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Utah backs revival of firing squad


The firing squad execution chamber at Utah State Prison in Draper (AP)

The firing squad execution chamber at Utah State Prison in Draper (AP)

The firing squad execution chamber at Utah State Prison in Draper (AP)

Utah politicians have backed a proposal to reintroduce execution by firing squad to avoid problems with lethal-injection drugs, 10 years after banning the practice.

The plan would call for a firing squad if the state cannot obtain the lethal injection drugs 30 days before the scheduled execution.

For years, US states used a three-drug combination to execute inmates, but European manufacturers have refused to sell them to prisons and corrections departments over opposition to the death penalty.

Utah axed firing squads out of concern about media attention, but Republican state member Paul Ray said it was the most humane way to execute someone because the person dies instantly.

"We have to have an option," he said. "If we go hanging, if we go to the guillotine, or we go to the firing squad, electric chair, you're still going to have the same circus atmosphere behind it. So is it really going to matter?"

An interim panel of Utah politicians approved the idea in a 9-2 vote. The proposal still needs to go through the full legislative process once the state convenes for its annual session in January.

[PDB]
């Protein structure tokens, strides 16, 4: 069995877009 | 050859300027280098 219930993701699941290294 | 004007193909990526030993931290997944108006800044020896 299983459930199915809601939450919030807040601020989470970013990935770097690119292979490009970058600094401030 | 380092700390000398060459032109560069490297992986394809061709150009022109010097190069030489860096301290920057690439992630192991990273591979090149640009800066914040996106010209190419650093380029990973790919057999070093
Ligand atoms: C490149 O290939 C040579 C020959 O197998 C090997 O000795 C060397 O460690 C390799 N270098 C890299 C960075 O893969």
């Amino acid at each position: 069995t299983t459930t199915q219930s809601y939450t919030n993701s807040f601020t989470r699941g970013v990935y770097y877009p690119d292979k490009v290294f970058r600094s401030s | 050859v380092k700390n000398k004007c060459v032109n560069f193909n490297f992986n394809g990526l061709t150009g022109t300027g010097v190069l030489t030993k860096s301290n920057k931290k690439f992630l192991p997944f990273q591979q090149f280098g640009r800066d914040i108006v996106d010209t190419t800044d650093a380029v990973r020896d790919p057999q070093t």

Under current Utah law, death by firing squad is only an option for criminals sentenced to death before 2004. It was last used in 2010.

Mr Ray says his proposal gives Utah flexibility if it is unable to obtain the drugs needed in a lethal injection.

With supplies limited, states have scrambled to use different types, combinations and doses of lethal drugs, but those methods have been challenged in court.

Because of the challenges with the drugs and prolonged executions earlier this year in Oklahoma and Arizona, politicians in Utah and elsewhere are looking for alternatives.

Critics have said shooting an inmate is not without risks and will renew the intense media attention Utah had wanted to avoid.

Despite being restrained, an inmate could still move or the shooters could miss the heart, causing a slower, painful death, according to the Washington-based Death Penalty Information Centre, which opposes capital punishment.